The hardware and software development company Singular Computing has received an undisclosed amount from Google in a settlement out of federal court in Massachusetts, bringing to an end the five-year long civil case brought by Singular’s founder Dr. Joseph Bates against the tech giant for patent infringement (PDF, hosted by The Register).
Said infringement pertains to computer architectures facilitating artificial intelligence (AI) tool development and the training of large language models (LLMs) invented by Bates, that he claims made its way into Google’s Tensor Processing Unit devices.
These initially powered the generative AI and smart chip features in Google Workspace, but have now gone on to become available for rent via its cloud hosting provider Google Cloud, as well as shoulder the workloads of the tech giant’s own data centers.
The facts were these
Of course, an out-of-court settlement is not an admission of wrongdoing in itself, precisely because such settlements are a means for both parties to avoid trial and, therefore, a ruling in either party’s favor. Google hasn’t made any statement to suggest wrongdoing on its part, so we know about as much as you.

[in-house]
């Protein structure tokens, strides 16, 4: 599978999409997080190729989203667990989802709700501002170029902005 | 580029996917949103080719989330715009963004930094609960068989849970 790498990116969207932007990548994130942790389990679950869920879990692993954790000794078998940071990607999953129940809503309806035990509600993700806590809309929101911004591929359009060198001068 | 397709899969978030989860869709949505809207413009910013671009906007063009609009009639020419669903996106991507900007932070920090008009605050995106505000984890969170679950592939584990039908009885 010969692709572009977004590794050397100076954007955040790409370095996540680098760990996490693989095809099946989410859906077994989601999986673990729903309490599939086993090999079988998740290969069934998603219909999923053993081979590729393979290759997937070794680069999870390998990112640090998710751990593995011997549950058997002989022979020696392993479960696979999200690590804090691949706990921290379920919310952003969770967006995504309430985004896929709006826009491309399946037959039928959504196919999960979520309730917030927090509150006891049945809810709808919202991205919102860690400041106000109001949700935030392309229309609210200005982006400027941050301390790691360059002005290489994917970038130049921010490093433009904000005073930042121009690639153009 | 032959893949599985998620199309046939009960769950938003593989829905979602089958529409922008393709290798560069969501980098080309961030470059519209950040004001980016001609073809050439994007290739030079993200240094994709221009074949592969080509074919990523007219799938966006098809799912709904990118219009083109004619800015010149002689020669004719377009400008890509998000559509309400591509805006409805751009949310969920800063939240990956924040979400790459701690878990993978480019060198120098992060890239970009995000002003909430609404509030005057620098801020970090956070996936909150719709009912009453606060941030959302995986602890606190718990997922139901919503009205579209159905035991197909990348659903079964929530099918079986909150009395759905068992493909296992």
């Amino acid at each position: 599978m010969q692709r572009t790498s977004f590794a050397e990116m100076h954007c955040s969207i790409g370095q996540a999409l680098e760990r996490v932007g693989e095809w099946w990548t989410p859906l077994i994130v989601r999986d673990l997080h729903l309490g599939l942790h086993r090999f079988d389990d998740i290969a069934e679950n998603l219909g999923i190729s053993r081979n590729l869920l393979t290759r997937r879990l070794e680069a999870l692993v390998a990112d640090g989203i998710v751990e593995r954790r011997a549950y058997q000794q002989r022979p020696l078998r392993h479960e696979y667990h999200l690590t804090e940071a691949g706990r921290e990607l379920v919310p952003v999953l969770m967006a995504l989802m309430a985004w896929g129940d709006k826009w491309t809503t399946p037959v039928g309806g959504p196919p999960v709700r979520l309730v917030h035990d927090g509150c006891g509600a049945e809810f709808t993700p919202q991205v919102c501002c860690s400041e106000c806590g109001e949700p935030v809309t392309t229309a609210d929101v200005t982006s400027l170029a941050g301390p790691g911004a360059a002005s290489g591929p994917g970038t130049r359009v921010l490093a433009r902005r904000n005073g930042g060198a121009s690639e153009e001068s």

Still, it’s clear Singular Computing has the advantage. As per the filing, Bates “pray[ed]” for the court to allow a jury trial and award damages” that were suggested in pre-trial filings (another Reg-hosted PDF, cheers mate) to be within the realm of $1.6 billion and $5.19 billion US dollars. That, ladies, gentlemen, and the self-described, is confidence, and it seems to have paid (!!) off.
From the case’s outset, Google denied knowledge of Bates’ three relevant US patents (8407273B2, 9218156B2 and 10416961B2) and the technology therein, which allows for many low-precision calculations per processor cycle, and “look[ed] forward to setting the record straight in court”.
Even now, Google spokesperson José Castañeda is tight-lipped, merely saying “We have always taken our disclosure obligations seriously and we will continue to do so.” That’s a very well crafted sentence designed to mean whatever you, the reader, wants it to, so we’ll leave that.
Less cryptic, however, is one comment made by senior Google scientist Jeff Dean, who, in an internal e-mail brought to light by Singular’s complaint, wrote to colleagues that Bates’ inventions were “really well suited” for Google’s workloads. This, while definitely ‘rum’, to use the precise legal term, is still no admission: Google continued, and likely continues to maintain that no-one actually working on its TPUs had access to Bates’ designs.
Representatives for Singular have made no comment following the settlement. which truncated a trial expected to last weeks with prejudice, meaning that it’s extremely unlikely that the case can be filed again by either party for the foreseeable future.
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